Date of Award


Document Type


Degree Name

Doctor of Philosophy (PhD)

First Advisor

Kim S. MacGregor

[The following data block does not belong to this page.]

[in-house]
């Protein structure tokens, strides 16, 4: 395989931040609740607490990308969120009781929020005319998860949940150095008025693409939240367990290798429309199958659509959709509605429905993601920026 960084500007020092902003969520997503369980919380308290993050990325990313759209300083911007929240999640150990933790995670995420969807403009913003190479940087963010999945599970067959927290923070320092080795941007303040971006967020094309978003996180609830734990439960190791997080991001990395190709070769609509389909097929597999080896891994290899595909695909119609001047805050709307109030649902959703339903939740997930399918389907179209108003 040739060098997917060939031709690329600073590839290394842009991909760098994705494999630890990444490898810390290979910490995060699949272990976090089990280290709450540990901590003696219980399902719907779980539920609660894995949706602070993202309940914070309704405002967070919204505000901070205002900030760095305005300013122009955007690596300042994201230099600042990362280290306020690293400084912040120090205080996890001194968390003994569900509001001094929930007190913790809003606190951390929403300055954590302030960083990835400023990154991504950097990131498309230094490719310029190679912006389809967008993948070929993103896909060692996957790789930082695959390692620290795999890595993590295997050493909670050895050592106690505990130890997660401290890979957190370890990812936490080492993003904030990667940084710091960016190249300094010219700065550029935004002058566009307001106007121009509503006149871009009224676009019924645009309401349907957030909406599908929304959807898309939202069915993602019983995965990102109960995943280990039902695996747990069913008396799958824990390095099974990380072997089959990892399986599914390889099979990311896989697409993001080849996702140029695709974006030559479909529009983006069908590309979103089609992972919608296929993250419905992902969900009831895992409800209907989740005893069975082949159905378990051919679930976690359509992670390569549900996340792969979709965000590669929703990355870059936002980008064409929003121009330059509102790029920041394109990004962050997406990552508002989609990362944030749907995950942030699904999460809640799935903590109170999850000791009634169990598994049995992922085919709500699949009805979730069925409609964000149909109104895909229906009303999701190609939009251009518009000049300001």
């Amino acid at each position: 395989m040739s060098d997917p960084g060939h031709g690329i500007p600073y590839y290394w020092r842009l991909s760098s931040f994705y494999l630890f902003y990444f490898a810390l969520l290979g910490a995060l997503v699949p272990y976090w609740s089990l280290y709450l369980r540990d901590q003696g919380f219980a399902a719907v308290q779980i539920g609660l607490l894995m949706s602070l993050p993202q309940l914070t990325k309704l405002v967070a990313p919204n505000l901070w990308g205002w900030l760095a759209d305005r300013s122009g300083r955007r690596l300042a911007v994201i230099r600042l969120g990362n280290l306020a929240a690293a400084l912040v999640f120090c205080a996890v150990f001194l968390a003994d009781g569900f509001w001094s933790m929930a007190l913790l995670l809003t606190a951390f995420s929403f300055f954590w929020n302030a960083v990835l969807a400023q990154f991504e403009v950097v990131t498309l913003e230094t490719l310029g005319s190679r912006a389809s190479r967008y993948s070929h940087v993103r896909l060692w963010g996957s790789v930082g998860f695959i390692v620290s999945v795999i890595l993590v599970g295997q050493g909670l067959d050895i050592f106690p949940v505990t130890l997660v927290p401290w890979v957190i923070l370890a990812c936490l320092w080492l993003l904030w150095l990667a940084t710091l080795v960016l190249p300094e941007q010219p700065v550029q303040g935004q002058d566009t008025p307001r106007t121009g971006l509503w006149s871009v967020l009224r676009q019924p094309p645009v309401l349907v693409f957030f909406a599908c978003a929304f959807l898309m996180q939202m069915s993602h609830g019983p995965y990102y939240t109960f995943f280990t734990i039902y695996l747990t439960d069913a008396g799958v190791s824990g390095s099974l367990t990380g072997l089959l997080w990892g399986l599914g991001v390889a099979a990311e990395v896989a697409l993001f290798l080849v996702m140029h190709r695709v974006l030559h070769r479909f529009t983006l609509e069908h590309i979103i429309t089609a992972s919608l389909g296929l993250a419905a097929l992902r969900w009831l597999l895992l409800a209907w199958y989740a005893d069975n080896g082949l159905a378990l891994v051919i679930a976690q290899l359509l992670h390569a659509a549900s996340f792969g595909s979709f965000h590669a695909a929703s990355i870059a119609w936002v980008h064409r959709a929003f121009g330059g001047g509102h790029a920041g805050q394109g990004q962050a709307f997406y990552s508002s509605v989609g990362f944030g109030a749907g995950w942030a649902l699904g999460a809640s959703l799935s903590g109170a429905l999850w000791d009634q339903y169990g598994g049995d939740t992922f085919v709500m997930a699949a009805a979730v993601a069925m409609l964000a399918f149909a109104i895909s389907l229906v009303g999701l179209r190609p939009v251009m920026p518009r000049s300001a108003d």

As a result of science reform efforts in the United States numerous shortcomings of the predominant curricula have been identified. The following study evaluates a modular, environmental science curriculum entitled Wild Louisiana, which attempts to address these shortcomings. Wild Louisiana is Science-Technology-Society (STS) oriented and infuses regionally based instructional videos and simulation-gaming activities into the secondary science curriculum. The videos and activities depict the confluence of regional biological, technical, and social phenomena to illustrate universal environmental concepts. The multimedia, modular approach is intended to address the varied learning styles of different students. Following random selection, teachers were randomly assigned to one of four conditions of study. Group A teachers lectured from their assigned textbooks, supplemented with the regionally based background information that was provided; Group B teachers used the background information and the simulation-gaming activities for infusion into their classes; Group C teachers used the background information together with the instructional videos; and Group D teachers used the background information, infusing both the activities and videos into their classes. Over 600 secondary science students, representing 11 parishes in Louisiana, took part in the 16-week study. After the treatment, students were evaluated on their environmental knowledge and attitudes using analysis of covariance. Students were also grouped by locus of control to determine whether there were any aptitude-treatment interaction effects caused by their learner styles. The instruments that were used included the Louisiana Environmental Knowledge Test to measure students' environmental knowledge, the New Environmental Paradigm Scale to measure students' environmental attitudes, and the Nowicki-Strickland Locus of Control Scale to measure students' locus of control orientation. The results of the study suggest that STS-oriented infusion materials can be more effective in increasing students' environmental knowledge. In addition, the results indicate that certain types of instructional materials may be more effective when students' aptitudes are considered. Students in the videos-only group and the activities-with-videos group had significantly higher knowledge scores than the lecture group. Internally oriented students in the activities group had significantly higher knowledge scores than similar students in the lecture group.